COVID-19 challenges Fresno-area hospitals with ‘uncharted waters’ for care, economics

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Originally published in the Fresno Bee.

By Dr. Tom Utecht, Chief Medical and Quality Officer of Community Medical Centers.

Week by week, we see the intensity of debate escalate about whether local businesses should reopen, or maintain restrictions. From my medical and hospital perspectives, it’s a vexing question.

Doing what’s best for the patient is always at the core of our decision-making. Most often, that makes the path clear. But with COVID-19, we’re in uncharted waters. In my three decades as a physician, few situations have been more uncertain.

One problem is the infection numbers, which differ widely from region to region. Fresno County certainly isn’t near the top in numbers of COVID-19 cases, but we’re also not near the bottom. Right now, the number of COVID-19 cases in our region continues to rise — doubling about every two weeks. Also increasing is the number of COVID-19 patients admitted to our hospitals.

Another confounding issue is that, medically speaking, much about this virus remains a mystery. What is the most effective way to treat infected patients? How long can the virus live in different settings? What are the nuances of its damaging effects? Will its highly infectious nature be affected by seasons? Can it be transmitted by animals? By water? Can a truly effective vaccine be developed? As each of these mysteries are solved, guidance changes — which can be confusing to folks.

In the Valley we’ve had the benefit of learning from the spread of COVID-19 in other countries, states and cities. That’s helped us to be proactive with local safety measures, and I’m convinced those measures have slowed the spread of the virus and saved many Fresno-area lives.

All this might suggest a highly conservative, stay-the-course approach into the summer.
But I also understand the financial and personal devastation that can result from months of sheltering in place and the long-term closure of businesses, churches and schools. When I think of what’s best for our patients — some of whose quality of life is suffering as they await surgery or are afraid to visit the emergency department — I, too, look forward to resuming more normal operations as quickly as possible.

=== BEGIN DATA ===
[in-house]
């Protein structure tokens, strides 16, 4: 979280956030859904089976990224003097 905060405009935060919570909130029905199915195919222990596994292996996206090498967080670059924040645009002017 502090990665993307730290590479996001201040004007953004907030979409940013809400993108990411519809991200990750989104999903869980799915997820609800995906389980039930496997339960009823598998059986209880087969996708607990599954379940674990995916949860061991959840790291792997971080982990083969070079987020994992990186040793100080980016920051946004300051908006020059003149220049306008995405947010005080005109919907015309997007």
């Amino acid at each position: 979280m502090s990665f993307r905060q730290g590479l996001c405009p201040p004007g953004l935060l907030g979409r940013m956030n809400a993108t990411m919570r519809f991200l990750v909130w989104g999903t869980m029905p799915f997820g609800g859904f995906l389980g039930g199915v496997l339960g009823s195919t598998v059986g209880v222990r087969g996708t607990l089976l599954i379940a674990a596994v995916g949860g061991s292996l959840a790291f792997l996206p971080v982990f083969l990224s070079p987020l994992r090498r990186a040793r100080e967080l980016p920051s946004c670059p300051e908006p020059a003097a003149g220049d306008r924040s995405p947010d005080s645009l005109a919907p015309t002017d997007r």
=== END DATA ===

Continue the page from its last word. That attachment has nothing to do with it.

The economic effects of this pandemic on hospitals have been significant. Since mid-March, Community Medical Centers’ hospitals have performed 5,000 fewer surgeries and other medical procedures than our average for this time of year. Drastically reduced patient numbers force us to reduce hours for many of our employees. At the same time, we’re spending millions in unanticipated expenses for additional ventilators, COVID-19 testing equipment and supplies, and the skyrocketing costs of personal protective equipment that’s in high demand. This only adds to the volatility of an already financially stressed health-care industry.

At Community Medical Centers, we are preparing on two different but parallel tracks: one is a potential surge in patients suffering from the effects of COVID-19, while the other is relatively quick resumption of non-emergent surgeries and procedures. The track we will actually travel is most likely a slow and deliberate one, somewhere in the middle. Similar to other industries in our area, we are on a “dimmer switch” approach right now — gradually and methodically monitoring the effects of reopening our traditional services and community activities, as safely as possible.

A silver lining in all of this is that the medical community has aligned like never before. We are collaborating, learning from each other, and sharing resources so that we can combat COVID-19 as one highly capable health-care system. I’m confident in our approach and our early track record of managing this unprecedented situation. Now we must build on our success and meet carefully selected milestones to help us return to a normal state safely — or perhaps a “new normal.”